STATS at George Mason University

Dueling evidence - who’s right?

In determining its cancer guidelines, the EPA favor studies based on dose-response assessments, which means that the higher the dose of a substance administered, the greater the likely effect. Therefore, to assess the risk of a given substance in humans, it is necessary to know how much of it they have been exposed to, how often, and what the result was.

As the occupational studies on PCB exposure in humans cannot provide this level of precision (and as it would be unethical to conduct dose–response assessments on humans), the EPA dismisses much of the epidemiological evidence on PCBs as “inconclusive” — except, that is, when it appears to support its case.

Thus, the EPA cites three occupational studies for showing small but “statistically significant” increases in cancer among workers exposed to PCBs: Bertazzi et al. (1987), Brown (1987), and Sinks et al. (1992). There are compelling reasons to discount each of them.

In 1997, the Supreme Court reviewed a lawsuit brought by Robert Joiner, an electrician who claimed that exposure to PCBs, furans and dioxins in the course of working with materials manufactured by General Electric (GE) had “promoted” his small cell lung cancer. A review of “General Electric Co. et al. v. Joiner et ux. was occasioned by arguments over how much discretion lower courts could exercise in determining what counted as admissible scientific evidence. And both the District and the Supreme Courts agreed that the four epidemiological studies Joiner ‘s lawyers cited for a link between exposure to PCBs and cancer failed to show any such link and were therefore inadmissible.

Bertazzi et al. was one of those four studies. Even the EPA concedes that studies of chronic exposure to PCBs in humans “provide limited to inadequate evidence of carcinogenicity.” Though Bertazzi et al. found elevated rates of lung cancer deaths among former employees of an Italian capacitor manufacturing plant, the authors concluded that “there were apparently no grounds for associating lung-cancer deaths (although increased above expectations) and exposure in the plant.”

In delivering the opinion of the court, Chief Justice Rehnquist pointed out the obvious: “Given Bertazzi et al. were unwilling to say that PCB exposure had caused cancer among the workers they examined, their study did not support the experts’ conclusion that Joiner’s exposure to PCBs caused his cancer.” [The other three studies were dismissed for different scientific reasons]. The EPA’s description of Bertazzi et al. does not mention the authors’ reluctance to link elevated rates of cancer with exposure to PCBs.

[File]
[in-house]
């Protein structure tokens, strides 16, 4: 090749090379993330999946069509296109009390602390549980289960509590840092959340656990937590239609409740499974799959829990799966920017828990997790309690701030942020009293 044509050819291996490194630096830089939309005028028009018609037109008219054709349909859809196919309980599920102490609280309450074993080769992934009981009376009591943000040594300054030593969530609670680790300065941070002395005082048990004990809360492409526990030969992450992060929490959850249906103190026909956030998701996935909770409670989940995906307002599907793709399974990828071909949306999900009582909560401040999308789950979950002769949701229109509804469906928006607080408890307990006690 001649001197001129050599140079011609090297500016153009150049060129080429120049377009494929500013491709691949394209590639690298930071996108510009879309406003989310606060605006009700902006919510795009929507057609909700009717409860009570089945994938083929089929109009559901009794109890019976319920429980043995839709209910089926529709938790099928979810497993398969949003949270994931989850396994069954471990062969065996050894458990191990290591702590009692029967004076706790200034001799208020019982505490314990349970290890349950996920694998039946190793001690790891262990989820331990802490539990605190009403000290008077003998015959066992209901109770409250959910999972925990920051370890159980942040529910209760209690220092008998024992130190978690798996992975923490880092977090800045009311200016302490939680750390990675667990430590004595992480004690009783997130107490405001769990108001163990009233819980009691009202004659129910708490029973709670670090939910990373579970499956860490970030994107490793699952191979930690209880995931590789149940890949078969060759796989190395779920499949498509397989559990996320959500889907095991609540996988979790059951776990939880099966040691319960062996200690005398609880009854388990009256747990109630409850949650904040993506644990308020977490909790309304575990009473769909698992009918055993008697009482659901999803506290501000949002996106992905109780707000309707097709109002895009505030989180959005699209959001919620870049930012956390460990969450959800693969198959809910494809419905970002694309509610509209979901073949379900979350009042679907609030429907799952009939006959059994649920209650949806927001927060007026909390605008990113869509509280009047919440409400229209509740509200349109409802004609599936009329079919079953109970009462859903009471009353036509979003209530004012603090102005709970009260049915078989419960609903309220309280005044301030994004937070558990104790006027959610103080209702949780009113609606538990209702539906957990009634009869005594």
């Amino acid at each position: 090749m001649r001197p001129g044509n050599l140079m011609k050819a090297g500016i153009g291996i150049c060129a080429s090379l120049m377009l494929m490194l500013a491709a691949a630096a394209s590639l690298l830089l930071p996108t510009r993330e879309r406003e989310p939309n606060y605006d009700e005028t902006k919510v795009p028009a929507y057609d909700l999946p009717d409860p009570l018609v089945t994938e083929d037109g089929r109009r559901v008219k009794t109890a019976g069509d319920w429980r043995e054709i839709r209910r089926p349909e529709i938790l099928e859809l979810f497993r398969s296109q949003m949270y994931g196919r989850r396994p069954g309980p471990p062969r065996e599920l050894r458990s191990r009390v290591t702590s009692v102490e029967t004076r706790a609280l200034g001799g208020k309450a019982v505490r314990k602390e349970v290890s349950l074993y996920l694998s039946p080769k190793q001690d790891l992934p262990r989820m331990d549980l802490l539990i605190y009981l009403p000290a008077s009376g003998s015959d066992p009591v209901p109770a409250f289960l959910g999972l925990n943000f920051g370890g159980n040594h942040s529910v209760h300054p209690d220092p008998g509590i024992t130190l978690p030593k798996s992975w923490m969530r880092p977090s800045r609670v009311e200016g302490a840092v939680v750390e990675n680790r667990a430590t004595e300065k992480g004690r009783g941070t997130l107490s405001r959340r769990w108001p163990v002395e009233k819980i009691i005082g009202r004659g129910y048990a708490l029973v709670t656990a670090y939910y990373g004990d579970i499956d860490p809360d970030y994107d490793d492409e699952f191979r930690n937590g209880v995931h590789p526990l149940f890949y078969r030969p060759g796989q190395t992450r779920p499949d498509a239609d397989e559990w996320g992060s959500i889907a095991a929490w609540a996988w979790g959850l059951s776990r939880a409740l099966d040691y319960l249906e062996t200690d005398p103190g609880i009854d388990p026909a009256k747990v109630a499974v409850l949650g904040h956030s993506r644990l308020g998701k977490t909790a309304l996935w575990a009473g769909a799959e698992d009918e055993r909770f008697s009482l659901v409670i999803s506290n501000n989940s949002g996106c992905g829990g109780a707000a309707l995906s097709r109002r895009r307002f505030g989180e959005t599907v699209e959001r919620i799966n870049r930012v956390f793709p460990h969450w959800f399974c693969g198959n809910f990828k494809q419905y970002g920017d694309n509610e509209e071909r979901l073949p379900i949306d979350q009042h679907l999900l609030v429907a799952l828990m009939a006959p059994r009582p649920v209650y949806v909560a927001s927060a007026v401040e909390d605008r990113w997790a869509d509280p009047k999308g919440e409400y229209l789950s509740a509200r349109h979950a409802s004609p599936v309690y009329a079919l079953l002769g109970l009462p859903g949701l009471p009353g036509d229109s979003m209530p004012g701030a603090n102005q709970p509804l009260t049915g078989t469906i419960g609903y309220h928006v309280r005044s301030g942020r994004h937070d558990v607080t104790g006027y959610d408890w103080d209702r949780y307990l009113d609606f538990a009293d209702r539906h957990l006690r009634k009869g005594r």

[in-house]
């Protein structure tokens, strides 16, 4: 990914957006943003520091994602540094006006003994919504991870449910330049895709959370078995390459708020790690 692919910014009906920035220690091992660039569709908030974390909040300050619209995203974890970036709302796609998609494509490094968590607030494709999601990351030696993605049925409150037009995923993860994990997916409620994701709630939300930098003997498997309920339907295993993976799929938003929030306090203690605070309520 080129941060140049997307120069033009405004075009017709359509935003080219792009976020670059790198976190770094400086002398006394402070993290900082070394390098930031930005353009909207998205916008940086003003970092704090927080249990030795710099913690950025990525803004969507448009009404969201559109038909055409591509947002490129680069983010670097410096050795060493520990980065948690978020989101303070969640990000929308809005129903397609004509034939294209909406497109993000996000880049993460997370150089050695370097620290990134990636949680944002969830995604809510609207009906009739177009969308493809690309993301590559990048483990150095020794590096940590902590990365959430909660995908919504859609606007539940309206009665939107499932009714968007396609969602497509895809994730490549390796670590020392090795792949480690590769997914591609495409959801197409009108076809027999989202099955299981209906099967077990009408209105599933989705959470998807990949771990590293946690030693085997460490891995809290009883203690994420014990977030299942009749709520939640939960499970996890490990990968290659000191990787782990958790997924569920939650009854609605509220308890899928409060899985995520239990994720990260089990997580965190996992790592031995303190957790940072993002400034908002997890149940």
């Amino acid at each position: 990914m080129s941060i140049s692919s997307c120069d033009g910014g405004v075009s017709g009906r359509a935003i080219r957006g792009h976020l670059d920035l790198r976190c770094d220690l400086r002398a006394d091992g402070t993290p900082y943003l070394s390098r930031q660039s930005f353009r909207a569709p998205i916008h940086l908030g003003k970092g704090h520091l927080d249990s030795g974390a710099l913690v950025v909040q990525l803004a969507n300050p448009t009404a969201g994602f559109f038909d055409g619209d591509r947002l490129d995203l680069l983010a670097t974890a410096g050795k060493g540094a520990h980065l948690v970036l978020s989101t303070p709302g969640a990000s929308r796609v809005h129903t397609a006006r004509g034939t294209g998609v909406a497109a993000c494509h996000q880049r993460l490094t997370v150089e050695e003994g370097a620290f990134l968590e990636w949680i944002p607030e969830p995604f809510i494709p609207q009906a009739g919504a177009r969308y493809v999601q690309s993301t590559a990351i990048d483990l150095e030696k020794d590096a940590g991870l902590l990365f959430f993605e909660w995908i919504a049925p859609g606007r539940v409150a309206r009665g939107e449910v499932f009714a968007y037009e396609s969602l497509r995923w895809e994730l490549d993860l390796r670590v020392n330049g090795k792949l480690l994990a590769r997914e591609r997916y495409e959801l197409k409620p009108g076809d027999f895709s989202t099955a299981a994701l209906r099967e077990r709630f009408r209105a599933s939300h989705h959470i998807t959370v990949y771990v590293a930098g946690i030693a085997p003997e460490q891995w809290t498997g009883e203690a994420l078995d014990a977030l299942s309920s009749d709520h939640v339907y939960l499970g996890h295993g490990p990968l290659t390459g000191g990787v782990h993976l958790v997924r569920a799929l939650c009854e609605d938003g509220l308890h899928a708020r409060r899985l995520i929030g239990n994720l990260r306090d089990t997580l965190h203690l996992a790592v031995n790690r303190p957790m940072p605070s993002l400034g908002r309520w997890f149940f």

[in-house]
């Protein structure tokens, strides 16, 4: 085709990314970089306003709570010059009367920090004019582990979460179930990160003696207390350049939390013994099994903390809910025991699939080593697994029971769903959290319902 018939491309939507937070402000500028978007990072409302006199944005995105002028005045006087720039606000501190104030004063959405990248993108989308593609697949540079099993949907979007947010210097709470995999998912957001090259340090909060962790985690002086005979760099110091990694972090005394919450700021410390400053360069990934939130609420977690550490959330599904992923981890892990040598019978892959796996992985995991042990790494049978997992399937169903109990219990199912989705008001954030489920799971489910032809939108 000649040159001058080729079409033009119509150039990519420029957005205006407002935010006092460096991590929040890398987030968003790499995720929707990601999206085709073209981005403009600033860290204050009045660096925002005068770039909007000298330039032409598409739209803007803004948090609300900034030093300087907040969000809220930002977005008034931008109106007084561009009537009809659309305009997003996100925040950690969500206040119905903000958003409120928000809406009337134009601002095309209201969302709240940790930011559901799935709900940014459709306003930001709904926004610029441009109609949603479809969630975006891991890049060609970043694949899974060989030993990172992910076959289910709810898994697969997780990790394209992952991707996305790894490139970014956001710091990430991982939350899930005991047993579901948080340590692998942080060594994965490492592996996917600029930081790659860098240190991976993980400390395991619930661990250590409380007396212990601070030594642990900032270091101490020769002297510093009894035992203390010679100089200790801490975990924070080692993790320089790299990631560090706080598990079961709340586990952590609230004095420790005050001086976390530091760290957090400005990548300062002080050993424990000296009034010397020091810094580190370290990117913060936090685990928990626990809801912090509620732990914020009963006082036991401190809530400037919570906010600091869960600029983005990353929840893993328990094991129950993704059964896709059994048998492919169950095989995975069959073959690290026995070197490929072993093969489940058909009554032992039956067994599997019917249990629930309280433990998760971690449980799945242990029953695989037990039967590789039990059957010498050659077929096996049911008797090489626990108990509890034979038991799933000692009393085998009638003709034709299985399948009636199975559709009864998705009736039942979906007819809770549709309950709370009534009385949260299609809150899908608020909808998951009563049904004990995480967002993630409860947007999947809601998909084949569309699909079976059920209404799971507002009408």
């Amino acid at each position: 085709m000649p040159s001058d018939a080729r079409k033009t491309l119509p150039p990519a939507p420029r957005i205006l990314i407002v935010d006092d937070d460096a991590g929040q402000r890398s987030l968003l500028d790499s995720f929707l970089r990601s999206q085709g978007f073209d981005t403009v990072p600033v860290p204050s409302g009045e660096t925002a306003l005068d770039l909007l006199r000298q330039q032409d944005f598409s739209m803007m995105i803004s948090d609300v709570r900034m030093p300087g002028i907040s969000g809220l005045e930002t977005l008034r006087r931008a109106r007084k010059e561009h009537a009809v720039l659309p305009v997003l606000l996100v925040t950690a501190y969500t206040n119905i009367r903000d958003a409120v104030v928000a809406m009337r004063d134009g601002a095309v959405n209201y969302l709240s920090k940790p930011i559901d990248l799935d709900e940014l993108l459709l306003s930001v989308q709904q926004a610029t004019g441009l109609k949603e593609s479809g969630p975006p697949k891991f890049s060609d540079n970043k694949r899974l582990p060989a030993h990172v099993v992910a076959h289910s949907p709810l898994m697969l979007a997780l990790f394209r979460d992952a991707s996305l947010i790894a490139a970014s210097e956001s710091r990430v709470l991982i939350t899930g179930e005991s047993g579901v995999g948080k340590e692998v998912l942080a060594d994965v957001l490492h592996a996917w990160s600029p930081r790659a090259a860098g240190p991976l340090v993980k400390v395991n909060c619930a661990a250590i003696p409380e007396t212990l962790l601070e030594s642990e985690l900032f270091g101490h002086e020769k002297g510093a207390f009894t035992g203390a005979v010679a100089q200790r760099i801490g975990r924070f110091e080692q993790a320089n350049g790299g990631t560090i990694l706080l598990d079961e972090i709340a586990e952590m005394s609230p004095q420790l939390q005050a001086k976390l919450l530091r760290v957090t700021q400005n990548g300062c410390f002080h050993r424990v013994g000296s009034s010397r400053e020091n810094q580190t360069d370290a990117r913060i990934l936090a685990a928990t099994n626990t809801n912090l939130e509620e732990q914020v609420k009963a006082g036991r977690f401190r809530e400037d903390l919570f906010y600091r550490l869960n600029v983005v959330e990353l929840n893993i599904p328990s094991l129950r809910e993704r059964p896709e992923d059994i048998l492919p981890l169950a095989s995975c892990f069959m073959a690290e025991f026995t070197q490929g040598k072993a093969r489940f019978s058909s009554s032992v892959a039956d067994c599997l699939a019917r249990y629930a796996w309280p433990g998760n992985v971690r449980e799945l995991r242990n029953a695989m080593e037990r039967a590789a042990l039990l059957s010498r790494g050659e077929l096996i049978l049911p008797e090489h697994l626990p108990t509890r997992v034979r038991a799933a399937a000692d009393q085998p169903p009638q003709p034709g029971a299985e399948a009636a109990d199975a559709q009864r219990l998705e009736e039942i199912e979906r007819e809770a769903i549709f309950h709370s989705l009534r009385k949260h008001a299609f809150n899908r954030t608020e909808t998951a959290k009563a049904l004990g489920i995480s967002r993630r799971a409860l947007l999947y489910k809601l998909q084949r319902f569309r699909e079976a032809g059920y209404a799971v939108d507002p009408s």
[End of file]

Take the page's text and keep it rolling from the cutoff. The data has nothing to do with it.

Brown (1987) looked at rates of cancer mortality among workers at two capacitor-manufacturing plants in Massachusetts. According to the EPA “there were statistically significant increase in death from cancer of the liver, gall bladder, and bilary tract (5 observed, 1.9 expected).” But the U.S. Army’s Medical Research and Material Command’s Deployment Toxicology unit at Fort Dettrick notes that “a review of pathology reports indicated that two of the liver tumors counted in the follow-up study were not primary liver tumors. When these liver tumors are excluded, the elevation in incidence is not statistically significant. The result also may be confounded by population differences in alcohol consumption, dietary habits, and ethnic composition.” None of these caveats are noted by the EPA.

Finally, Sinks et al. (1992) compared the mortality rates of 3,588 capacitor manufacturing workers known to have been exposed to PCBs with national rates for those with a similar demographic profile. Mortality in general, and total mortality from cancer, turned out to be lower in the workers than in the general population. Again, this aspect of the study did not make the EPA report. Although there were elevated rates for malignant melanoma and cancer of the brain and nervous system, the authors stated that the risk of malignant melanoma “was not related to cumulative PCB exposure,” and that the increase in cases of brain cancer was too small to be statistically significant. In conclusion, they noted that “These results provide some evidence of an association between employment at this plant and malignant melanoma and cancer of the brain. The possibility that the results are due to chance, bias or confounding [factors] cannot be excluded.”

In sum, the scientific case for PCBs causing cancer in humans, based on chronic exposure in the workplace, remains unproven. In 2001, the German Federal Institute for Consumer Health Protection and Veterinary Medicine concluded in a consultation on behalf of the World Health Organization that the evidence from occupational studies amounted to “only a modest association for melanoma.” Even the EPA concedes that “Overall, the human studies have been considered to provide limited to inadequate evidence of carcinogenicity.”

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